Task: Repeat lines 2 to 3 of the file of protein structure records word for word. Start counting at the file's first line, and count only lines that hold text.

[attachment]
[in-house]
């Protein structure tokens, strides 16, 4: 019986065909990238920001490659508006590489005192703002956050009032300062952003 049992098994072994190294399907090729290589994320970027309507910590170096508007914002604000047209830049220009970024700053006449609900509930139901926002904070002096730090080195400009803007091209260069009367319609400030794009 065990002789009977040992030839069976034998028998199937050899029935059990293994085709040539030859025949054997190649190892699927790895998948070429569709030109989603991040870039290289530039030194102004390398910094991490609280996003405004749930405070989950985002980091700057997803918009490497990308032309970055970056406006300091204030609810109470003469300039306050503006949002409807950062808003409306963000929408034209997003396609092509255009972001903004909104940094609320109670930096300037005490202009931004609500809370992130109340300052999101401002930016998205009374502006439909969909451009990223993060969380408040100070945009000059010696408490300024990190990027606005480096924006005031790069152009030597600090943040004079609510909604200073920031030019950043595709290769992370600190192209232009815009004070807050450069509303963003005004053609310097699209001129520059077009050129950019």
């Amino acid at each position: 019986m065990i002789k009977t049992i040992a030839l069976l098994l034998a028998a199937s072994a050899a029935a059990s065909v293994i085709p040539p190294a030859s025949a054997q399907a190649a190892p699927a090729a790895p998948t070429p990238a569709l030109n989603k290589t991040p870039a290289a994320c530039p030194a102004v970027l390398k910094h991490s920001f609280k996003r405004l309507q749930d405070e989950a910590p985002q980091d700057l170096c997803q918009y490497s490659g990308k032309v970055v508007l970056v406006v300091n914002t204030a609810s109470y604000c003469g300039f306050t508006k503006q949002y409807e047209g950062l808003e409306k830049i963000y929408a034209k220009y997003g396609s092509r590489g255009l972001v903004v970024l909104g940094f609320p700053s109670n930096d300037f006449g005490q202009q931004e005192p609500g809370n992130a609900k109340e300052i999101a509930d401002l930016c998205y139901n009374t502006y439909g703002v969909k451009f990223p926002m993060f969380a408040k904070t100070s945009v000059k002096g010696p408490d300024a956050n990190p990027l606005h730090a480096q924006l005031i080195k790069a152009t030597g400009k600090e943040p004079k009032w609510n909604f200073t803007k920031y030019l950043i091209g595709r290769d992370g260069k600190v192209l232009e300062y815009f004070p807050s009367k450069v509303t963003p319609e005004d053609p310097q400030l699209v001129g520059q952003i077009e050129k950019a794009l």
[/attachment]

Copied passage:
């Protein structure tokens, strides 16, 4: 019986065909990238920001490659508006590489005192703002956050009032300062952003 049992098994072994190294399907090729290589994320970027309507910590170096508007914002604000047209830049220009970024700053006449609900509930139901926002904070002096730090080195400009803007091209260069009367319609400030794009 065990002789009977040992030839069976034998028998199937050899029935059990293994085709040539030859025949054997190649190892699927790895998948070429569709030109989603991040870039290289530039030194102004390398910094991490609280996003405004749930405070989950985002980091700057997803918009490497990308032309970055970056406006300091204030609810109470003469300039306050503006949002409807950062808003409306963000929408034209997003396609092509255009972001903004909104940094609320109670930096300037005490202009931004609500809370992130109340300052999101401002930016998205009374502006439909969909451009990223993060969380408040100070945009000059010696408490300024990190990027606005480096924006005031790069152009030597600090943040004079609510909604200073920031030019950043595709290769992370600190192209232009815009004070807050450069509303963003005004053609310097699209001129520059077009050129950019």
């Amino acid at each position: 019986m065990i002789k009977t049992i040992a030839l069976l098994l034998a028998a199937s072994a050899a029935a059990s065909v293994i085709p040539p190294a030859s025949a054997q399907a190649a190892p699927a090729a790895p998948t070429p990238a569709l030109n989603k290589t991040p870039a290289a994320c530039p030194a102004v970027l390398k910094h991490s920001f609280k996003r405004l309507q749930d405070e989950a910590p985002q980091d700057l170096c997803q918009y490497s490659g990308k032309v970055v508007l970056v406006v300091n914002t204030a609810s109470y604000c003469g300039f306050t508006k503006q949002y409807e047209g950062l808003e409306k830049i963000y929408a034209k220009y997003g396609s092509r590489g255009l972001v903004v970024l909104g940094f609320p700053s109670n930096d300037f006449g005490q202009q931004e005192p609500g809370n992130a609900k109340e300052i999101a509930d401002l930016c998205y139901n009374t502006y439909g703002v969909k451009f990223p926002m993060f969380a408040k904070t100070s945009v000059k002096g010696p408490d300024a956050n990190p990027l606005h730090a480096q924006l005031i080195k790069a152009t030597g400009k600090e943040p004079k009032w609510n909604f200073t803007k920031y030019l950043i091209g595709r290769d992370g260069k600190v192209l232009e300062y815009f004070p807050s009367k450069v509303t963003p319609e005004d053609p310097q400030l699209v001129g520059q952003i077009e050129k950019a794009l």